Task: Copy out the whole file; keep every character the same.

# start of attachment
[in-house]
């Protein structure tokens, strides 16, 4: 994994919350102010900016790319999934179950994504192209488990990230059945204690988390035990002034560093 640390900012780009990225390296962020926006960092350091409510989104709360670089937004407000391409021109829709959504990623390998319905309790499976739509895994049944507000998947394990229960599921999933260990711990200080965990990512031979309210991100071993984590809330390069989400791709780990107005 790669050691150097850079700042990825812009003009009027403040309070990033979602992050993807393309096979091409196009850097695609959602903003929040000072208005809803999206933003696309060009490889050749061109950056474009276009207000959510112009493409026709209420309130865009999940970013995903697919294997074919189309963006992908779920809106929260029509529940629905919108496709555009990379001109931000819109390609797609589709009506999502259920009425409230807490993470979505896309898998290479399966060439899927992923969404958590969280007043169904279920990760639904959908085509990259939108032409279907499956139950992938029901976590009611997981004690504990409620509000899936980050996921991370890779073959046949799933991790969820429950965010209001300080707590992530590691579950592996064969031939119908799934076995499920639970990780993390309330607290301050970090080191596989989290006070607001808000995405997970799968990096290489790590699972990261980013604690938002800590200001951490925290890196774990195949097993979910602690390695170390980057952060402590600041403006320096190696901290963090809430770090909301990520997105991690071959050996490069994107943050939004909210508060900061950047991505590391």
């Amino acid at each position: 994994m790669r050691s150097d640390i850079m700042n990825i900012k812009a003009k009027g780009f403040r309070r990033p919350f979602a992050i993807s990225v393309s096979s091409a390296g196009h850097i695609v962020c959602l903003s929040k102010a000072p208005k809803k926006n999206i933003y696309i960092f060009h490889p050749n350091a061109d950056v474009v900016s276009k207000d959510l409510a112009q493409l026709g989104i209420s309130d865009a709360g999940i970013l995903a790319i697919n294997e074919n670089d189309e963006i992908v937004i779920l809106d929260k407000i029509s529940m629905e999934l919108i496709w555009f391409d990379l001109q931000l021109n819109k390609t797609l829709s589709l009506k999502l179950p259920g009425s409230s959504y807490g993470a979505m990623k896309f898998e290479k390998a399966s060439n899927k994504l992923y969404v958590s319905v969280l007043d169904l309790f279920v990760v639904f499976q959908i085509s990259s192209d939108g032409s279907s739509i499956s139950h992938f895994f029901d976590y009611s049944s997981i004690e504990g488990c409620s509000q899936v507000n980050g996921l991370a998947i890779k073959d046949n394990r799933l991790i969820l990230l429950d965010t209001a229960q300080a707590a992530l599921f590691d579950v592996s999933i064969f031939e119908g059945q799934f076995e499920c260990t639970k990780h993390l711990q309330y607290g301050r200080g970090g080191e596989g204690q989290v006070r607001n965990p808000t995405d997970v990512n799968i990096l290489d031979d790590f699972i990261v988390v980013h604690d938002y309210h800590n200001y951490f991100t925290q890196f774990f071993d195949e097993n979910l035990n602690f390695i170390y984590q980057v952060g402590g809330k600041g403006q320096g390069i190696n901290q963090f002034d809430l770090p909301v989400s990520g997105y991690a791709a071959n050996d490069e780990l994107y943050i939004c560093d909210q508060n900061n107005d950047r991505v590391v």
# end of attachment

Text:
[in-house]
């Protein structure tokens, strides 16, 4: 994994919350102010900016790319999934179950994504192209488990990230059945204690988390035990002034560093 640390900012780009990225390296962020926006960092350091409510989104709360670089937004407000391409021109829709959504990623390998319905309790499976739509895994049944507000998947394990229960599921999933260990711990200080965990990512031979309210991100071993984590809330390069989400791709780990107005 790669050691150097850079700042990825812009003009009027403040309070990033979602992050993807393309096979091409196009850097695609959602903003929040000072208005809803999206933003696309060009490889050749061109950056474009276009207000959510112009493409026709209420309130865009999940970013995903697919294997074919189309963006992908779920809106929260029509529940629905919108496709555009990379001109931000819109390609797609589709009506999502259920009425409230807490993470979505896309898998290479399966060439899927992923969404958590969280007043169904279920990760639904959908085509990259939108032409279907499956139950992938029901976590009611997981004690504990409620509000899936980050996921991370890779073959046949799933991790969820429950965010209001300080707590992530590691579950592996064969031939119908799934076995499920639970990780993390309330607290301050970090080191596989989290006070607001808000995405997970799968990096290489790590699972990261980013604690938002800590200001951490925290890196774990195949097993979910602690390695170390980057952060402590600041403006320096190696901290963090809430770090909301990520997105991690071959050996490069994107943050939004909210508060900061950047991505590391």
């Amino acid at each position: 994994m790669r050691s150097d640390i850079m700042n990825i900012k812009a003009k009027g780009f403040r309070r990033p919350f979602a992050i993807s990225v393309s096979s091409a390296g196009h850097i695609v962020c959602l903003s929040k102010a000072p208005k809803k926006n999206i933003y696309i960092f060009h490889p050749n350091a061109d950056v474009v900016s276009k207000d959510l409510a112009q493409l026709g989104i209420s309130d865009a709360g999940i970013l995903a790319i697919n294997e074919n670089d189309e963006i992908v937004i779920l809106d929260k407000i029509s529940m629905e999934l919108i496709w555009f391409d990379l001109q931000l021109n819109k390609t797609l829709s589709l009506k999502l179950p259920g009425s409230s959504y807490g993470a979505m990623k896309f898998e290479k390998a399966s060439n899927k994504l992923y969404v958590s319905v969280l007043d169904l309790f279920v990760v639904f499976q959908i085509s990259s192209d939108g032409s279907s739509i499956s139950h992938f895994f029901d976590y009611s049944s997981i004690e504990g488990c409620s509000q899936v507000n980050g996921l991370a998947i890779k073959d046949n394990r799933l991790i969820l990230l429950d965010t209001a229960q300080a707590a992530l599921f590691d579950v592996s999933i064969f031939e119908g059945q799934f076995e499920c260990t639970k990780h993390l711990q309330y607290g301050r200080g970090g080191e596989g204690q989290v006070r607001n965990p808000t995405d997970v990512n799968i990096l290489d031979d790590f699972i990261v988390v980013h604690d938002y309210h800590n200001y951490f991100t925290q890196f774990f071993d195949e097993n979910l035990n602690f390695i170390y984590q980057v952060g402590g809330k600041g403006q320096g390069i190696n901290q963090f002034d809430l770090p909301v989400s990520g997105y991690a791709a071959n050996d490069e780990l994107y943050i939004c560093d909210q508060n900061n107005d950047r991505v590391v």